Although I didn’t have any idea how this picture would look, when I began making it, I wanted to introduce a more wintery atmosphere into my series, “the earth the colour of a hare”, and to suggest more human effort and strain too.
I had been reading Gilbert White’s and James Woodforde’s accounts of really severe winters in the eighteenth century. White describes “the remarkable frost of January 1776″. On January 7th, there was driving snow all day, then a frost, and more snow, until “a prodigious mass overwhelmed all the works of men, drifting over the tops of the gates and filling the hollow lanes”. On 31st January, White records that “During these four nights, the cold was so penetrating that it occasioned ice in warm chambers and under beds; and in the day the wind was so keen that persons of robust constitutions could scarcely endure to face it.” (OUP, 1977 reprint, pp.277-9) The temperature which he measured was at one point zero degrees Fahrenheit, nearly -18 Celsius, although it warmed up slightly to 16.5 degrees Fahrenheit, about -8.5 Celsius!
James Woodforde felt personally afflicted by the severe cold. In his younger days, when a student at Oxford, he relished the winter weather more, and, in 1763, skated to Iffley, and, with a friend, even to Abingdon and back, along the river. When he was rector at Weston Longville, Norfolk, he notes on December 12th, 1791, that the temperature dropped as low as 42 Fahrenheit, about 5.5 degrees Celsius, in his study! (Folio Society, p.319) In the same winter, on 14th January, 1792, “The Milk in the Dairy in the Pans was one Piece of Ice and the Water above Stairs in the Basons froze in a few Minutes after being put there this Morn’ ” (F.S., p.322) On 28th December, 1798, “Frost last Night & this Morning & all the Day intense – it froze in every part of the house even in the Kitchen. Milk and Cream tho’ kept in the kitchen all froze. Meat like blocks of wood. It froze in the Kitchen even by the fire in a very few Minutes. So severe Weather I think I never felt before. Even the Meat in our Pantry all froze & also our Bread.” (F.S., p.405) Travelling by foot, carriage, or horseback was very difficult in these winters. Households and the wildlife were affected.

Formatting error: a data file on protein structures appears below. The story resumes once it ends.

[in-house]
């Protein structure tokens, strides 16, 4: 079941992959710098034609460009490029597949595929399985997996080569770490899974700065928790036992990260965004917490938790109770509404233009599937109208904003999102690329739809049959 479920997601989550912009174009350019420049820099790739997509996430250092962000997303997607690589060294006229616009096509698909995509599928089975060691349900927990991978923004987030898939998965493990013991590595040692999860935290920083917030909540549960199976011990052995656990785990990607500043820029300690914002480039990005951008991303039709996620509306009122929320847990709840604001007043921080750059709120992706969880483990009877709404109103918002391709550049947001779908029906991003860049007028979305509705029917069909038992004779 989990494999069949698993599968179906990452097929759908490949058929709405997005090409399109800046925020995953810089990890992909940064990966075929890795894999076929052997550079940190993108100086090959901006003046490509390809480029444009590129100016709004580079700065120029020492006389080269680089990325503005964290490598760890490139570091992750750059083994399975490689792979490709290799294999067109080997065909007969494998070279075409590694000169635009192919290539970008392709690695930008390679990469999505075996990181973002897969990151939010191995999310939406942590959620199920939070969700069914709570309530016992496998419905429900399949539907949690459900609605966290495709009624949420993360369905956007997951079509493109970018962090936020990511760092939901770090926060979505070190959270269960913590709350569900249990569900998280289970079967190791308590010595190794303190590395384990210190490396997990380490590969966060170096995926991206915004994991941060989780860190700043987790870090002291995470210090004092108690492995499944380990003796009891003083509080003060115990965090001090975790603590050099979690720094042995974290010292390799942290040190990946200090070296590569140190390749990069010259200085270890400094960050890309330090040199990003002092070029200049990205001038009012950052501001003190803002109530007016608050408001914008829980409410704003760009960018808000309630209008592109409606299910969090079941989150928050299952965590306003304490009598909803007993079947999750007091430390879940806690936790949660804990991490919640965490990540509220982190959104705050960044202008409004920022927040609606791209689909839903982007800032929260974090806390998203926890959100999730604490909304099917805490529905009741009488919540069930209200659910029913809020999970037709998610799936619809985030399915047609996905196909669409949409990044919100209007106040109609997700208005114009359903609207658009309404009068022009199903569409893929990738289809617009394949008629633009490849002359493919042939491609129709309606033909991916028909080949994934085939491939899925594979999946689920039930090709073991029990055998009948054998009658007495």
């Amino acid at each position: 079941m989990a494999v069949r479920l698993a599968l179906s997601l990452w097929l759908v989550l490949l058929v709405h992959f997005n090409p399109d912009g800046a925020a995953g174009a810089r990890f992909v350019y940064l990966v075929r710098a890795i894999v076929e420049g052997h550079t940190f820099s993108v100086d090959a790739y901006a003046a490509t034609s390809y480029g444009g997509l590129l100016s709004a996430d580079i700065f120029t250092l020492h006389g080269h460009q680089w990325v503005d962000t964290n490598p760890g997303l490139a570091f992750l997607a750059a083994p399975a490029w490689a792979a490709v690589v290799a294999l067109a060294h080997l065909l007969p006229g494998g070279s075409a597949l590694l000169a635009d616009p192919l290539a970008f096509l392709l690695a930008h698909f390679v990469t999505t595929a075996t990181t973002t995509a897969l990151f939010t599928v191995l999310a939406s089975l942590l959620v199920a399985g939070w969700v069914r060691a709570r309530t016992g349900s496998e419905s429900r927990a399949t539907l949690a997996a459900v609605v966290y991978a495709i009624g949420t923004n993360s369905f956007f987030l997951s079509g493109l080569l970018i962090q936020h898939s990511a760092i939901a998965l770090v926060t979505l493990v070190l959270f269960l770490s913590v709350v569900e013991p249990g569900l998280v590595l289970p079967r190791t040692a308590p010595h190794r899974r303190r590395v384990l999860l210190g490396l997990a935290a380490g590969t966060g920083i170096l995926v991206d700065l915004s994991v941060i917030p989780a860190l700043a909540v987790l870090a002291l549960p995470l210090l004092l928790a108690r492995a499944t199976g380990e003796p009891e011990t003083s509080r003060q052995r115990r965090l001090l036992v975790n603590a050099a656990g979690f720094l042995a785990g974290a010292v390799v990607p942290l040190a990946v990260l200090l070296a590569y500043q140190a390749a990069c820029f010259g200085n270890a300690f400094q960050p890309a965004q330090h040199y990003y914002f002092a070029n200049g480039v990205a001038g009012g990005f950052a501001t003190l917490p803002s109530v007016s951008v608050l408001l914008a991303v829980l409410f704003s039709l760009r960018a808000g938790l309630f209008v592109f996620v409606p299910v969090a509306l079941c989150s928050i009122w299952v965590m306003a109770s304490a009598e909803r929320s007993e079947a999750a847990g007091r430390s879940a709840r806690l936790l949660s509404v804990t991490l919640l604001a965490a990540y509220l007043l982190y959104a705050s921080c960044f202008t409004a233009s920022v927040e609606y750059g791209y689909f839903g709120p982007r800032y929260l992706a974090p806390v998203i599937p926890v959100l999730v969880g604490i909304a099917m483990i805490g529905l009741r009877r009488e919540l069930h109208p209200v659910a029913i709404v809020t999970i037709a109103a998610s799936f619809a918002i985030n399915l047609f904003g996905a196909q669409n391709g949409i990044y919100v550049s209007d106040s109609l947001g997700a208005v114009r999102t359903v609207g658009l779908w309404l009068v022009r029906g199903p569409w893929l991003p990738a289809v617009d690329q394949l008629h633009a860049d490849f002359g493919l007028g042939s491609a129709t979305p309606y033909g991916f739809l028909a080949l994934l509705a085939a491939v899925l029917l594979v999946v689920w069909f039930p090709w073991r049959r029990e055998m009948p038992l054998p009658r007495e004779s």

For this picture, I have kept a limited colour palette with winter colours.
The scraps which evoke snowy drifts and the whitened landscape with tracks or with furrows actually come from pictures of eighteenth century dress. In the early 2000s, there was an artist who exhibited in the Vale and Downland Museum, Wantage, ceramic pictures of the nearby countryside. Some of these ceramic pictures showed ploughed fields or wintery landscapes. I believe that the style of these has influenced the bottom components.
Perhaps this montage could do double duty, because Parson Woodforde also refers to “moonshine”, receiving contraband liquor which locals, sometimes the blacksmith, would drop outside his house at discreet times.
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The books which I have cited are,
Gilbert White. The Natural History of Selborne. OUP in The Worlds Classics series, 1937 edition, reprinted 1977.
James Woodforde. The Diary of a Country Parson. Selected by David Hughes; engravings by Ian Stephens. London: The Folio Society, 1992